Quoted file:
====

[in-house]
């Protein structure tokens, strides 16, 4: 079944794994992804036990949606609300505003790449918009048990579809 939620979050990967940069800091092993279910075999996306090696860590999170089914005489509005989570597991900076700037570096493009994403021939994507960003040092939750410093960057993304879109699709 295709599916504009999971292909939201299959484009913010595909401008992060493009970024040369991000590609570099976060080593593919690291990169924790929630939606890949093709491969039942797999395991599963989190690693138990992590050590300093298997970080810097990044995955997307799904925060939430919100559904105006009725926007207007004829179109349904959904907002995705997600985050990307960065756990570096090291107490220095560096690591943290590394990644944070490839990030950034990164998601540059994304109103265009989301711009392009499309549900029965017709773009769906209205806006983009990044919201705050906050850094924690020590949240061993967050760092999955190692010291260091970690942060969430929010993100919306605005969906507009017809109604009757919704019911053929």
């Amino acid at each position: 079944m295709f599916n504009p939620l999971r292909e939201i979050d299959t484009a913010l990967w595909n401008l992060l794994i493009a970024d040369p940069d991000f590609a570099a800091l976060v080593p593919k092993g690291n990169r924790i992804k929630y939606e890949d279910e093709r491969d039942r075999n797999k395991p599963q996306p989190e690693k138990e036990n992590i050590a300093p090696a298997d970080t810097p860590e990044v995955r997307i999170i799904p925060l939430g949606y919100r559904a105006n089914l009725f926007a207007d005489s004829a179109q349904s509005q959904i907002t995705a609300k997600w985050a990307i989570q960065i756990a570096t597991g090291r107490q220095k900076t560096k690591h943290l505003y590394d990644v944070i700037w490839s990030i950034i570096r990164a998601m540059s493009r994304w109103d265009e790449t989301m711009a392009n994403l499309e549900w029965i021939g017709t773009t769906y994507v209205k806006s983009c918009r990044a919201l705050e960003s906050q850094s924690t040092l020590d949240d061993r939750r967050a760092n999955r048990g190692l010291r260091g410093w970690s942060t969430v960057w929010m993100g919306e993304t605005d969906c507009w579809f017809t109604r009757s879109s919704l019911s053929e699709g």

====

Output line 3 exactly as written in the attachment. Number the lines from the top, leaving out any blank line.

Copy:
């Amino acid at each position: 079944m295709f599916n504009p939620l999971r292909e939201i979050d299959t484009a913010l990967w595909n401008l992060l794994i493009a970024d040369p940069d991000f590609a570099a800091l976060v080593p593919k092993g690291n990169r924790i992804k929630y939606e890949d279910e093709r491969d039942r075999n797999k395991p599963q996306p989190e690693k138990e036990n992590i050590a300093p090696a298997d970080t810097p860590e990044v995955r997307i999170i799904p925060l939430g949606y919100r559904a105006n089914l009725f926007a207007d005489s004829a179109q349904s509005q959904i907002t995705a609300k997600w985050a990307i989570q960065i756990a570096t597991g090291r107490q220095k900076t560096k690591h943290l505003y590394d990644v944070i700037w490839s990030i950034i570096r990164a998601m540059s493009r994304w109103d265009e790449t989301m711009a392009n994403l499309e549900w029965i021939g017709t773009t769906y994507v209205k806006s983009c918009r990044a919201l705050e960003s906050q850094s924690t040092l020590d949240d061993r939750r967050a760092n999955r048990g190692l010291r260091g410093w970690s942060t969430v960057w929010m993100g919306e993304t605005d969906c507009w579809f017809t109604r009757s879109s919704l019911s053929e699709g």